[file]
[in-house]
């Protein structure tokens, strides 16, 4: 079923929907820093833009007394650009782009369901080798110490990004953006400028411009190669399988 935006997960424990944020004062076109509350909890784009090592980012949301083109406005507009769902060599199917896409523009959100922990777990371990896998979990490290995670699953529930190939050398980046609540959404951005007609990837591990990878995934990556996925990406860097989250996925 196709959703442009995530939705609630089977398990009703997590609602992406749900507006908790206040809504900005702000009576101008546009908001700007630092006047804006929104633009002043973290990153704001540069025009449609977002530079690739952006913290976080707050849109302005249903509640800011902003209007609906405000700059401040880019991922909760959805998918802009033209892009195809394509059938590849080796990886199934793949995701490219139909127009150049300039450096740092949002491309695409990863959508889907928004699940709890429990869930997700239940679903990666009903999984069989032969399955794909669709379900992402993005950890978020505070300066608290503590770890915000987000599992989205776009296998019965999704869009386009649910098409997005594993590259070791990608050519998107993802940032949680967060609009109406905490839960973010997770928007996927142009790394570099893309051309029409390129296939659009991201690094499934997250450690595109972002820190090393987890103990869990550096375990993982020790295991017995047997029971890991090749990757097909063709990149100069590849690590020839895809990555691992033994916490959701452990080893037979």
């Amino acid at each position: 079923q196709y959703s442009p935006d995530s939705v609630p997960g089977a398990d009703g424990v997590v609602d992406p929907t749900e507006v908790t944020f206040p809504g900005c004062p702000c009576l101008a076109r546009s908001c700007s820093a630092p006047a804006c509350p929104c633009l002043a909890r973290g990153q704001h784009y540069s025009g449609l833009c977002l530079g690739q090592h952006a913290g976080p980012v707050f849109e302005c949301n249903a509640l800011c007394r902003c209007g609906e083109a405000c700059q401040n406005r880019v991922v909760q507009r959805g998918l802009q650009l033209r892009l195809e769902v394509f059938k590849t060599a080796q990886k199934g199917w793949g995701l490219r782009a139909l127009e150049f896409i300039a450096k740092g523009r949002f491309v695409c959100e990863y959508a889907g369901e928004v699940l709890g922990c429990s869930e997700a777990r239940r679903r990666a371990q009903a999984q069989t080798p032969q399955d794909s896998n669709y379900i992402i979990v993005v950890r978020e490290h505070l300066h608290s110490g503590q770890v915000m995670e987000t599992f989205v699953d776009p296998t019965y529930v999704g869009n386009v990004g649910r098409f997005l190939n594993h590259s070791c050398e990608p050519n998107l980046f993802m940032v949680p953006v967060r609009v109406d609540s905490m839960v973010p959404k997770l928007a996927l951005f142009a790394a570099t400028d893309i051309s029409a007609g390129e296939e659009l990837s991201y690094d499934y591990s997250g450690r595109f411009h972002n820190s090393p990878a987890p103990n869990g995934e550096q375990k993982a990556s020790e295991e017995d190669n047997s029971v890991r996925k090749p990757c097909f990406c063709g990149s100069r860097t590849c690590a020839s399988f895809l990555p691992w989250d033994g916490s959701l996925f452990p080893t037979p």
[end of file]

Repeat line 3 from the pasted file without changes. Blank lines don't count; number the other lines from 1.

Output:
């Amino acid at each position: 079923q196709y959703s442009p935006d995530s939705v609630p997960g089977a398990d009703g424990v997590v609602d992406p929907t749900e507006v908790t944020f206040p809504g900005c004062p702000c009576l101008a076109r546009s908001c700007s820093a630092p006047a804006c509350p929104c633009l002043a909890r973290g990153q704001h784009y540069s025009g449609l833009c977002l530079g690739q090592h952006a913290g976080p980012v707050f849109e302005c949301n249903a509640l800011c007394r902003c209007g609906e083109a405000c700059q401040n406005r880019v991922v909760q507009r959805g998918l802009q650009l033209r892009l195809e769902v394509f059938k590849t060599a080796q990886k199934g199917w793949g995701l490219r782009a139909l127009e150049f896409i300039a450096k740092g523009r949002f491309v695409c959100e990863y959508a889907g369901e928004v699940l709890g922990c429990s869930e997700a777990r239940r679903r990666a371990q009903a999984q069989t080798p032969q399955d794909s896998n669709y379900i992402i979990v993005v950890r978020e490290h505070l300066h608290s110490g503590q770890v915000m995670e987000t599992f989205v699953d776009p296998t019965y529930v999704g869009n386009v990004g649910r098409f997005l190939n594993h590259s070791c050398e990608p050519n998107l980046f993802m940032v949680p953006v967060r609009v109406d609540s905490m839960v973010p959404k997770l928007a996927l951005f142009a790394a570099t400028d893309i051309s029409a007609g390129e296939e659009l990837s991201y690094d499934y591990s997250g450690r595109f411009h972002n820190s090393p990878a987890p103990n869990g995934e550096q375990k993982a990556s020790e295991e017995d190669n047997s029971v890991r996925k090749p990757c097909f990406c063709g990149s100069r860097t590849c690590a020839s399988f895809l990555p691992w989250d033994g916490s959701l996925f452990p080893t037979p």